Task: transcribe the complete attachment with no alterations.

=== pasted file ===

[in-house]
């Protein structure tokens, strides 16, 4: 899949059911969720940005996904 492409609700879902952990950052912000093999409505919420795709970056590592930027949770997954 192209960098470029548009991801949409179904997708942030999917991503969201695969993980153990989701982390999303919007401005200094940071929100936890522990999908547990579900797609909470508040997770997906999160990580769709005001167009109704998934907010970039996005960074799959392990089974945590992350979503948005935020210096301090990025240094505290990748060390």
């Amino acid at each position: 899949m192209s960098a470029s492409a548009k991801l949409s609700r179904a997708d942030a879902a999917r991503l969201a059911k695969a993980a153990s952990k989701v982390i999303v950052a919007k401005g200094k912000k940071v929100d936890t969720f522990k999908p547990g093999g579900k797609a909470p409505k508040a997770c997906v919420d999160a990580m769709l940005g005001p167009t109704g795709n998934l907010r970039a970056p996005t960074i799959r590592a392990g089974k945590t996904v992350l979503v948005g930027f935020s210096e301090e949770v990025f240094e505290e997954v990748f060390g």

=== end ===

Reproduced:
[in-house]
């Protein structure tokens, strides 16, 4: 899949059911969720940005996904 492409609700879902952990950052912000093999409505919420795709970056590592930027949770997954 192209960098470029548009991801949409179904997708942030999917991503969201695969993980153990989701982390999303919007401005200094940071929100936890522990999908547990579900797609909470508040997770997906999160990580769709005001167009109704998934907010970039996005960074799959392990089974945590992350979503948005935020210096301090990025240094505290990748060390």
């Amino acid at each position: 899949m192209s960098a470029s492409a548009k991801l949409s609700r179904a997708d942030a879902a999917r991503l969201a059911k695969a993980a153990s952990k989701v982390i999303v950052a919007k401005g200094k912000k940071v929100d936890t969720f522990k999908p547990g093999g579900k797609a909470p409505k508040a997770c997906v919420d999160a990580m769709l940005g005001p167009t109704g795709n998934l907010r970039a970056p996005t960074i799959r590592a392990g089974k945590t996904v992350l979503v948005g930027f935020s210096e301090e949770v990025f240094e505290e997954v990748f060390g």